I've been looking at this fourplex that has an out of state owner and looks distressed. Looking at the deed I came across a couple of interesting things unpaid taxes etc. I also came across a portion where a bank was recorded as the appointment substitute trustee. Through my research it says that when a bank is assigned as a substitute trustee the property is about to go through foreclosure. If this is true can you contact the bank to possibly workout a purchase agreement with the bank. Are there any possible regulations against this? This is within Washington, D.C. and I understand everywhere is different bust just wanted to know has anyone done something close to this. I have sent a letter to the owner and not sure if they want to sell and of course as of right now it's not listed anywhere. Thanks in advance for your help.
Also I am including a picture of the actual deed if people want to actually see what I am talking about
As far as I understand the legal restrictions, a lender cannot sell a home that is under foreclosure until they have title to the property. Even if they are a trustee, they still need the permission from the owner(s). In addition, they are bound by confidentiality laws. You cannot just call the bank and ask for the balance due on a particular property without the written consent from the owner.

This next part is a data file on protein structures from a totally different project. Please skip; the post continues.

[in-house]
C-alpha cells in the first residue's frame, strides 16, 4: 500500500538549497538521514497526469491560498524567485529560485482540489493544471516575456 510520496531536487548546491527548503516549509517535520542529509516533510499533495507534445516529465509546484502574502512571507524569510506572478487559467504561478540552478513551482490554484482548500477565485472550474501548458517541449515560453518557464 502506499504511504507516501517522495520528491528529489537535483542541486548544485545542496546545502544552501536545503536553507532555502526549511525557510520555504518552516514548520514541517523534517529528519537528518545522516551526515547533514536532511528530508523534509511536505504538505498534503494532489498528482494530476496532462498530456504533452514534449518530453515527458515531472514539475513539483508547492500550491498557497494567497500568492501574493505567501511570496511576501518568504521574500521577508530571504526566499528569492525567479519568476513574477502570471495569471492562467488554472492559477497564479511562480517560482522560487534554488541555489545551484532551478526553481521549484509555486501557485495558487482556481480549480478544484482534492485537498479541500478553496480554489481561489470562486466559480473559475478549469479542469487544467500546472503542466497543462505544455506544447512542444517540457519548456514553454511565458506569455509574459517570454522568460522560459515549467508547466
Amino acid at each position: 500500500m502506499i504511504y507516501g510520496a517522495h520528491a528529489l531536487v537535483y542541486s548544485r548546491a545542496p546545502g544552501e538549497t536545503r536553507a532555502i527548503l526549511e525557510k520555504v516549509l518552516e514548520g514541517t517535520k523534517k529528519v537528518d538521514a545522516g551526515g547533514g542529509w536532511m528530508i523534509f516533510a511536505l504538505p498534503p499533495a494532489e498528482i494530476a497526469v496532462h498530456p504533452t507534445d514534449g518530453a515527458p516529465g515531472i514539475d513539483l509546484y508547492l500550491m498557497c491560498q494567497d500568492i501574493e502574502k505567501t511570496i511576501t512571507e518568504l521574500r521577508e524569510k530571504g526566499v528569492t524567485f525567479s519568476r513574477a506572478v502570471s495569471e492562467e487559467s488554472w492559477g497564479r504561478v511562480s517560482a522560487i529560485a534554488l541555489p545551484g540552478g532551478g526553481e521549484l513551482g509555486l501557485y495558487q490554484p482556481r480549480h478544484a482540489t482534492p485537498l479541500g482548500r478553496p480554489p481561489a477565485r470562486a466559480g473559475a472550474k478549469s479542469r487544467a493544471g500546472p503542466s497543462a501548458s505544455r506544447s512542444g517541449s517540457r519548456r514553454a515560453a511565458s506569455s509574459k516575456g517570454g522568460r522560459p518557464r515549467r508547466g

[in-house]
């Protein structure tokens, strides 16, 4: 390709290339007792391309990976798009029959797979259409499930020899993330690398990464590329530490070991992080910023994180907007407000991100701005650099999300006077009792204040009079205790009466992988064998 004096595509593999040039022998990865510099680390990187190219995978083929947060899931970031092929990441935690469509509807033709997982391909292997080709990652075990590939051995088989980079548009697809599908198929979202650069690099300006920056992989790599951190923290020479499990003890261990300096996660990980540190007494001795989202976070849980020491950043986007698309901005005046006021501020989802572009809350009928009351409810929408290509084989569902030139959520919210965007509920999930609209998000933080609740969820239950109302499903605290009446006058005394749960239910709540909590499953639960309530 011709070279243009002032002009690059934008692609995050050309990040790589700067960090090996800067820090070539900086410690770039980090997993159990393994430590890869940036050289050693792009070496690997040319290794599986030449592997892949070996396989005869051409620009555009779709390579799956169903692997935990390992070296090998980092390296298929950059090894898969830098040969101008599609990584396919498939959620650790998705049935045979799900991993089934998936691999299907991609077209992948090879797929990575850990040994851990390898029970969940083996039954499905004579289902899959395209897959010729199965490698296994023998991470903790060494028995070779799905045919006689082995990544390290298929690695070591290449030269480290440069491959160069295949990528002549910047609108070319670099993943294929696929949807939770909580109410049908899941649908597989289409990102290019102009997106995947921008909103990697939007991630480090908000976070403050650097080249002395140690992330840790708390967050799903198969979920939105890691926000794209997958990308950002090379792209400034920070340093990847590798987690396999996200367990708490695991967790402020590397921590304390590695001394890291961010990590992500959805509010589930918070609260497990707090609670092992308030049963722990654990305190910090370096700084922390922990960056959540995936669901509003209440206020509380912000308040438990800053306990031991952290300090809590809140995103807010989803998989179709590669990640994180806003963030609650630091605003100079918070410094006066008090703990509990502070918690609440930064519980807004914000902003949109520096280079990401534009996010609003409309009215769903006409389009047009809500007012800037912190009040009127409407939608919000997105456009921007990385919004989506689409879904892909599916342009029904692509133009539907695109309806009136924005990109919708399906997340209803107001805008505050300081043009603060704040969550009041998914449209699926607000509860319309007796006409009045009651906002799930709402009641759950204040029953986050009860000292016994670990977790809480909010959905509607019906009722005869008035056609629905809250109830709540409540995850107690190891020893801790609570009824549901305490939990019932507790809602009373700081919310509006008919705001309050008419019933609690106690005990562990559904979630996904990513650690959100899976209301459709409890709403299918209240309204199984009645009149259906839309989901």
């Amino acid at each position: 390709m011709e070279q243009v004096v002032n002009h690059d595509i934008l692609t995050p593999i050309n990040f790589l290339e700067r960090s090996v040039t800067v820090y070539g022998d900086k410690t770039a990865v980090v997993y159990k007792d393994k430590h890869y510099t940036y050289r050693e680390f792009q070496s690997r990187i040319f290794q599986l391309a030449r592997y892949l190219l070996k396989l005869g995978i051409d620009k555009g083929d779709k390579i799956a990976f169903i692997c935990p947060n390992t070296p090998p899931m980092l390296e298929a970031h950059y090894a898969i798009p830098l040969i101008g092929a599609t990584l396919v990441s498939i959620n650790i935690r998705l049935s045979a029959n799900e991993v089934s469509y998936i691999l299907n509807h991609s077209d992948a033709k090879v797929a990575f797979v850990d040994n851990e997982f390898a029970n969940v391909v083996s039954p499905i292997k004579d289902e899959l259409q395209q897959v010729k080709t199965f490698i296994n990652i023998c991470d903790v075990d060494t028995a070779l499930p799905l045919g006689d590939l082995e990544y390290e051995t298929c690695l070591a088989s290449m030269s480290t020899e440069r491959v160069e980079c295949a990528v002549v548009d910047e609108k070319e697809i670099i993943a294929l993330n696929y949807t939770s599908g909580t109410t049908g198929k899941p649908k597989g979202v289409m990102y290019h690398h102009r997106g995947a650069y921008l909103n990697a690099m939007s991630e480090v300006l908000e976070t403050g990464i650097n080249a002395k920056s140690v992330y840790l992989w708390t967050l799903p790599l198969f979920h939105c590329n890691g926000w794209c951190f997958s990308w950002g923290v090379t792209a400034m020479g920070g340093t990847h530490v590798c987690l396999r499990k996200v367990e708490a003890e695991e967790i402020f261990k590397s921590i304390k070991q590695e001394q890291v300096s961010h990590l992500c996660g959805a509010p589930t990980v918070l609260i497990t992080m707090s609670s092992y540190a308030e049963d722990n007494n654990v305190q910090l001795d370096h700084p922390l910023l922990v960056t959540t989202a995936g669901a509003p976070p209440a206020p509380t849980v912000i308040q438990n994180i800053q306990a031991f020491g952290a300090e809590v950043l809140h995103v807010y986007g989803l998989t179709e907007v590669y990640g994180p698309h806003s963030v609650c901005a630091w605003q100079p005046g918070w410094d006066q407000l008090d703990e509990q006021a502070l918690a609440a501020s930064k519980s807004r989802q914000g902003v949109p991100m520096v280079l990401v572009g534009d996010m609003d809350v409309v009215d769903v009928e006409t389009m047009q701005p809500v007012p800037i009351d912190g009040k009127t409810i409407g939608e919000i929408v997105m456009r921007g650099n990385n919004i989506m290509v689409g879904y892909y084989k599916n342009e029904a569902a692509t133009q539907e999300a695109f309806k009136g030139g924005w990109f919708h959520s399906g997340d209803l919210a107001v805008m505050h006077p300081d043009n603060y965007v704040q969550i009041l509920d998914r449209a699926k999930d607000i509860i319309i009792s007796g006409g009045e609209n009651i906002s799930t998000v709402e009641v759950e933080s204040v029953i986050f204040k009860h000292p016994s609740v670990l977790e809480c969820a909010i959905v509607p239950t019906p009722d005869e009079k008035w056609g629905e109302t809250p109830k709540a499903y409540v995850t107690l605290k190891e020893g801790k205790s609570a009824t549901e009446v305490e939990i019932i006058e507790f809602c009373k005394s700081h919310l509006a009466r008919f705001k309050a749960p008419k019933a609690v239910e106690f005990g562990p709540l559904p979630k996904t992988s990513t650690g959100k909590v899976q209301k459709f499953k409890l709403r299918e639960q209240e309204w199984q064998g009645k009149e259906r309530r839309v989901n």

Your best bet is going to be to contact the actual property owner and work from there.
The bank cannot sell the home until they complete the foreclosure process. It is best to try to contact the current owner and work out a deal.
Send a letter a week until he calls to tell you to stop mailing him or until he starts otherwise opens a line of productive conversation. Make sure the letter explains that he is guaranteed to to get equity IF you purchase the property...and he gets nothing if the bank forecloses. You're not telling him how much equity, only that he will get some equity.
That's an awesome strategy @Guy Gimenez I will continue to do that as well persistence is key.
Remember, he probably doesn't recognize he has a problem so you'll have a hard time convincing him you have a solution. He may not give a rip if the bank takes the property...BUT, if you provide him a clear benefit, it could get him off dead center.
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